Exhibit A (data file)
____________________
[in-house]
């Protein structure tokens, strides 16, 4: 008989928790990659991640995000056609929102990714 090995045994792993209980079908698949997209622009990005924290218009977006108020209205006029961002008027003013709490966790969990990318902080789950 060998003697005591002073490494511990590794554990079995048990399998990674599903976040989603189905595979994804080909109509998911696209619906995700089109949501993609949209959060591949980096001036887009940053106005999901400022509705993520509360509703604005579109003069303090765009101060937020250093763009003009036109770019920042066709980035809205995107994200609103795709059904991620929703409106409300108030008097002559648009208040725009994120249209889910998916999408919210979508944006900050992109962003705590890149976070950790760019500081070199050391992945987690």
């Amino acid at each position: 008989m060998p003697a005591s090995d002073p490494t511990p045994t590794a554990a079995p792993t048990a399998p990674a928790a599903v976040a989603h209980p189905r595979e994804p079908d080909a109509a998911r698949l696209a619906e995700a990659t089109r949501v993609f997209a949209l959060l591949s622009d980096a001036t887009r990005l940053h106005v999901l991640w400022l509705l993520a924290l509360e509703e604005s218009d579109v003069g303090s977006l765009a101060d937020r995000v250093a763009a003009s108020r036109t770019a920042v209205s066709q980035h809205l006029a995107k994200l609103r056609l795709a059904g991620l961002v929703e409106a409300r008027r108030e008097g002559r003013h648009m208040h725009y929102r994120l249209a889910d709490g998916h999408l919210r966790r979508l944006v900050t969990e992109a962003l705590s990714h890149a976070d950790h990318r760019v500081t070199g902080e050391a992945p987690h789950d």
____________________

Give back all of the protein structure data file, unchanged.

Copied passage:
[in-house]
């Protein structure tokens, strides 16, 4: 008989928790990659991640995000056609929102990714 090995045994792993209980079908698949997209622009990005924290218009977006108020209205006029961002008027003013709490966790969990990318902080789950 060998003697005591002073490494511990590794554990079995048990399998990674599903976040989603189905595979994804080909109509998911696209619906995700089109949501993609949209959060591949980096001036887009940053106005999901400022509705993520509360509703604005579109003069303090765009101060937020250093763009003009036109770019920042066709980035809205995107994200609103795709059904991620929703409106409300108030008097002559648009208040725009994120249209889910998916999408919210979508944006900050992109962003705590890149976070950790760019500081070199050391992945987690």
């Amino acid at each position: 008989m060998p003697a005591s090995d002073p490494t511990p045994t590794a554990a079995p792993t048990a399998p990674a928790a599903v976040a989603h209980p189905r595979e994804p079908d080909a109509a998911r698949l696209a619906e995700a990659t089109r949501v993609f997209a949209l959060l591949s622009d980096a001036t887009r990005l940053h106005v999901l991640w400022l509705l993520a924290l509360e509703e604005s218009d579109v003069g303090s977006l765009a101060d937020r995000v250093a763009a003009s108020r036109t770019a920042v209205s066709q980035h809205l006029a995107k994200l609103r056609l795709a059904g991620l961002v929703e409106a409300r008027r108030e008097g002559r003013h648009m208040h725009y929102r994120l249209a889910d709490g998916h999408l919210r966790r979508l944006v900050t969990e992109a962003l705590s990714h890149a976070d950790h990318r760019v500081t070199g902080e050391a992945p987690h789950d």